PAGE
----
Vice President Dick Cheney had harsh criticism for President Barack Obama in an interview last night with radio host Hugh Hewitt.
Hewitt asked the former vice president, "Is he naïve, Mr. Vice President? Or does he have a far-reaching vision that only he entertains of a realigned Middle East that somehow it all works out in the end?"
"I don’t know, Hugh. I vacillate between the various theories I’ve heard, but you know, if you had somebody as president who wanted to take America down, who wanted to fundamentally weaken our position in the world and reduce our capacity to influence events, turn our back on our allies and encourage our adversaries, it would look exactly like what Barack Obama’s doing. I think his actions are constituted in my mind those of the worst president we’ve ever had."
Cheney made the case to Hewitt that Obama has changed the previously held bipartisan foreign policy consensus:
Obama [sound bite]: Any president who gets elected will be knowledgeable enough about foreign policy and knowledgeable enough about the traditions and precedents of presidential power that they won’t start calling into question the capacity of the executive branch of the United States to enter into agreements with other countries. If that starts being questioned, that’s going to be a problem for our friends, and that’s going to embolden our enemies. And it would be a foolish approach to take, and you know, perhaps Mr. Walker, after he’s taken some time to bone up on foreign policy, will feel the same way.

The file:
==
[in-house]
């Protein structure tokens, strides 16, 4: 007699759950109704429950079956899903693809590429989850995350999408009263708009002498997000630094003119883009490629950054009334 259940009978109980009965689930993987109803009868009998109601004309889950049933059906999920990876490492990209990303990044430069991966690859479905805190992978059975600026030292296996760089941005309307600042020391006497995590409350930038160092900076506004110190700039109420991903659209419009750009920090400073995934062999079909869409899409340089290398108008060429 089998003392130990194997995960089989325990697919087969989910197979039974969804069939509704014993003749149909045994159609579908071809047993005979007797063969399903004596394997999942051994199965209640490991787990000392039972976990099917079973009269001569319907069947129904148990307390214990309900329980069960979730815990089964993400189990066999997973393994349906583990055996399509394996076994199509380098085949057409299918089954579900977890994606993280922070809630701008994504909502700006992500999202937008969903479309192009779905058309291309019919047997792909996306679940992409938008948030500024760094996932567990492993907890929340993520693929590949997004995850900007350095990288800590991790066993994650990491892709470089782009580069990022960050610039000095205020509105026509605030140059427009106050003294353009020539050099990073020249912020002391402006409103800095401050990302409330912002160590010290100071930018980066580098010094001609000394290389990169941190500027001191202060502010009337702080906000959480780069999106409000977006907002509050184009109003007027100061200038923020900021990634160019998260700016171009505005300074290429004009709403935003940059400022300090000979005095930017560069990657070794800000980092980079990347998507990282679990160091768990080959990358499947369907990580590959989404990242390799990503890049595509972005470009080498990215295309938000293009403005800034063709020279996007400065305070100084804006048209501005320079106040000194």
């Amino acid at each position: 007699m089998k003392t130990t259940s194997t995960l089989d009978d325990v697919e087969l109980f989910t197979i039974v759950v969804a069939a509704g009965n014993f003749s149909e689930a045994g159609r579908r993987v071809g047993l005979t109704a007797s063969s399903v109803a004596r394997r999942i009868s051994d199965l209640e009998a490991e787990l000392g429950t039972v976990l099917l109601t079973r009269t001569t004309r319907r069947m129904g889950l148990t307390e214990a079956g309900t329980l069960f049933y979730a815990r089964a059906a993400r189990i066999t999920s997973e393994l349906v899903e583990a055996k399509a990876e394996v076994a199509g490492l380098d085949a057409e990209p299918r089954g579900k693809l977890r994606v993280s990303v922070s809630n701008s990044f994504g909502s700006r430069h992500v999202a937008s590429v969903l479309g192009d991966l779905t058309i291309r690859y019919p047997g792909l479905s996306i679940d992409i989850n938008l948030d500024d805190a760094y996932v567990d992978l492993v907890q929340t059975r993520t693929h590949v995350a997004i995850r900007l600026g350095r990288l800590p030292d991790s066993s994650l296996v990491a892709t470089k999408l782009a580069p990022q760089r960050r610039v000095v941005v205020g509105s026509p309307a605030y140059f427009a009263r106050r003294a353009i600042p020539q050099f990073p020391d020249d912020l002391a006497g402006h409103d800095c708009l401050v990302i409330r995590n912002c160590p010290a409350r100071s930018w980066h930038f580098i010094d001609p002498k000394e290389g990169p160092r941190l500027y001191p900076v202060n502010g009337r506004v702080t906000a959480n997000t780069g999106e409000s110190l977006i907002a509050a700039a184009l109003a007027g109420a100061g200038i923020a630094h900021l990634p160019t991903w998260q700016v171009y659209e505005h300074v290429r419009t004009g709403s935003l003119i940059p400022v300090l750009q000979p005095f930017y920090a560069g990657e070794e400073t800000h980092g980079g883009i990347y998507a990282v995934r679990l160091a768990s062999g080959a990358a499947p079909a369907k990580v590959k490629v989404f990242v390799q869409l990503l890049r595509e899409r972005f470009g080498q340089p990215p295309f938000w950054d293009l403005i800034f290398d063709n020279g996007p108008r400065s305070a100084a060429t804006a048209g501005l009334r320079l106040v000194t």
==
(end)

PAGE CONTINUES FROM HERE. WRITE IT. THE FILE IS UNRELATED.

Hewitt: Vice President Cheney, you’ve been boning up on foreign policy since you entered the House 30 years ago. What do you make of that statement?
Cheney: Well, it starts from a flawed presumption on Obama’s part. For most of the last 70 years since World War II, we’ve had a bipartisan accord in this country between Democrat and Republican, Harry Truman, Jack Kennedy, Lyndon Johnson, Ronald Reagan, Dwight Eisenhower, the Bushes, believed that America had to play a leading role in the world, that we needed to maintain a first class military capability to do that, and occasionally use it, that the world works best with U.S. leadership. The first president, really, who doesn’t, no longer believes that fundamental truth, is Barack Obama. And what he’s saying in his criticism of Governor Walker I think probably Governor Walker welcomes. It’s almost like a paid commercial. I heard today that as soon as the statement came out from Obama criticizing the Governor, he immediately sent out letters to all of his supporters. I’m glad he did that. I think it’s a mark of the weakness of this president that he’d say such a thing.
And Cheney suggested that Iran is not an honest broker for a nuclear deal.
Hewitt: So Mr. Vice President, you dealt with Iran a lot both as Secretary of Defense, and eight years as Vice President. Do they strike you as a practically minded and responsive regime?
Cheney: Absolutely not, Hugh. This is the most, one of the most radical regimes in history, headed up by the mullahs who believe in a very, sort of, I think, twisted version of the Koran, who are sworn to destroy Israel, who always have these big meetings. They did just this week, because they were negotiating in Geneva, shouting Death To America. This is a totally radical regime that is the premiere sponsor of state terrorism in the world, and Obama’s about to give them nuclear weapons. It’s, I can’t think of a more terrible burden to leave the next president than what Obama is creating here.